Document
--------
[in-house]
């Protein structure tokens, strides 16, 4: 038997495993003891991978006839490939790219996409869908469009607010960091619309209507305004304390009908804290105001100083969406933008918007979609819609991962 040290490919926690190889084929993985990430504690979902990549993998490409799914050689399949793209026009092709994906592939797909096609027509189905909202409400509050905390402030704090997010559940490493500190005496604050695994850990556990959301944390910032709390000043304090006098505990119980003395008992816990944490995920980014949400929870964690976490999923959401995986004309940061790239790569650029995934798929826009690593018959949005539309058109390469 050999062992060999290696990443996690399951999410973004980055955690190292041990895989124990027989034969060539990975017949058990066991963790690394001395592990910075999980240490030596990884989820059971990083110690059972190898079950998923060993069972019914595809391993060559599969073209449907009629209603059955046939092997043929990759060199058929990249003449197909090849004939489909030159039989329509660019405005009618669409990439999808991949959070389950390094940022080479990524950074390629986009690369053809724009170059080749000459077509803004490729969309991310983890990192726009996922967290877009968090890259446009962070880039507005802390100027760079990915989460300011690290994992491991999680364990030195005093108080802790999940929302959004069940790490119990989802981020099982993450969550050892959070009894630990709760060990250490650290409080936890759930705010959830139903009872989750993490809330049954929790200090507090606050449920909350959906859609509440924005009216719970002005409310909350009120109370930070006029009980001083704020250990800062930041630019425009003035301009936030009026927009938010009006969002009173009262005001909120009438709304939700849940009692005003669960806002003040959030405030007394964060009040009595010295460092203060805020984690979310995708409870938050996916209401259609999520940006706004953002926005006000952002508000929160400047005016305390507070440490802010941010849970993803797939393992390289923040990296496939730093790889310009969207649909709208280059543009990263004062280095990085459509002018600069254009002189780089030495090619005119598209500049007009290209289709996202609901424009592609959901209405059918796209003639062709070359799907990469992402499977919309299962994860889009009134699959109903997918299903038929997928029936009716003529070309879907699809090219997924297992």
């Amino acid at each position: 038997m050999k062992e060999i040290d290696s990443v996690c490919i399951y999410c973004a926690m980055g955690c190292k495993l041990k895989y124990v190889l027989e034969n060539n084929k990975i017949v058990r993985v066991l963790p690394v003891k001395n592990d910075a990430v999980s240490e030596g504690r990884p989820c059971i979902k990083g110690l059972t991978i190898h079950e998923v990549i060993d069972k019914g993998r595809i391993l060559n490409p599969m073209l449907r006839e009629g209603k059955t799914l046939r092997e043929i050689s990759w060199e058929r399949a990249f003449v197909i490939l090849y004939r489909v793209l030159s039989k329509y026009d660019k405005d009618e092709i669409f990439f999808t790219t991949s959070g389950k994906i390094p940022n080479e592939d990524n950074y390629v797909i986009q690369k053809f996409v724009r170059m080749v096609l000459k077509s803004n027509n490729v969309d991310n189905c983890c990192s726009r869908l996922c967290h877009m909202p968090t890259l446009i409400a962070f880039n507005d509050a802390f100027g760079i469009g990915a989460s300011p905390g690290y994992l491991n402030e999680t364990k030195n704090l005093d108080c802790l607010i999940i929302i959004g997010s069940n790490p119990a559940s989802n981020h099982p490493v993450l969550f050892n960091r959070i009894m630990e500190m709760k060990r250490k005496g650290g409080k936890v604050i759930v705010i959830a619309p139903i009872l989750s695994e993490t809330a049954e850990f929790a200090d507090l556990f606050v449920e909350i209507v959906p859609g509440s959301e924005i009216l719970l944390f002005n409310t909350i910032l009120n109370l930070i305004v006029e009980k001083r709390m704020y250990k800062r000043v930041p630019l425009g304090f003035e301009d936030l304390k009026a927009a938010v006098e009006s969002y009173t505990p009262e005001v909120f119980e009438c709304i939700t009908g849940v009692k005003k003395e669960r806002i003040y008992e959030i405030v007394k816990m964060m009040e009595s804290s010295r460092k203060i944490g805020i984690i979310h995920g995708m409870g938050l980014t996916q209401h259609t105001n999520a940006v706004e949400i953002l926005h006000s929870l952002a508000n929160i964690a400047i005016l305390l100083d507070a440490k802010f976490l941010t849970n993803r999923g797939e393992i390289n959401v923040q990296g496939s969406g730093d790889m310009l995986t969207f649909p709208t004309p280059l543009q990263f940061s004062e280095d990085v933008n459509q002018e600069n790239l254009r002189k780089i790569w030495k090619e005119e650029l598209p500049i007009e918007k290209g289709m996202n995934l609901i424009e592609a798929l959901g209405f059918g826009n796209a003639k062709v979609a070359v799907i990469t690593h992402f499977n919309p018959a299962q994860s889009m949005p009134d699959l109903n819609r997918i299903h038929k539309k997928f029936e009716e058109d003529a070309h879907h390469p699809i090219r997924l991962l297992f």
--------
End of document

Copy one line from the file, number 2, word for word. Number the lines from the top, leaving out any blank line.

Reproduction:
């Protein structure tokens, strides 16, 4: 038997495993003891991978006839490939790219996409869908469009607010960091619309209507305004304390009908804290105001100083969406933008918007979609819609991962 040290490919926690190889084929993985990430504690979902990549993998490409799914050689399949793209026009092709994906592939797909096609027509189905909202409400509050905390402030704090997010559940490493500190005496604050695994850990556990959301944390910032709390000043304090006098505990119980003395008992816990944490995920980014949400929870964690976490999923959401995986004309940061790239790569650029995934798929826009690593018959949005539309058109390469 050999062992060999290696990443996690399951999410973004980055955690190292041990895989124990027989034969060539990975017949058990066991963790690394001395592990910075999980240490030596990884989820059971990083110690059972190898079950998923060993069972019914595809391993060559599969073209449907009629209603059955046939092997043929990759060199058929990249003449197909090849004939489909030159039989329509660019405005009618669409990439999808991949959070389950390094940022080479990524950074390629986009690369053809724009170059080749000459077509803004490729969309991310983890990192726009996922967290877009968090890259446009962070880039507005802390100027760079990915989460300011690290994992491991999680364990030195005093108080802790999940929302959004069940790490119990989802981020099982993450969550050892959070009894630990709760060990250490650290409080936890759930705010959830139903009872989750993490809330049954929790200090507090606050449920909350959906859609509440924005009216719970002005409310909350009120109370930070006029009980001083704020250990800062930041630019425009003035301009936030009026927009938010009006969002009173009262005001909120009438709304939700849940009692005003669960806002003040959030405030007394964060009040009595010295460092203060805020984690979310995708409870938050996916209401259609999520940006706004953002926005006000952002508000929160400047005016305390507070440490802010941010849970993803797939393992390289923040990296496939730093790889310009969207649909709208280059543009990263004062280095990085459509002018600069254009002189780089030495090619005119598209500049007009290209289709996202609901424009592609959901209405059918796209003639062709070359799907990469992402499977919309299962994860889009009134699959109903997918299903038929997928029936009716003529070309879907699809090219997924297992």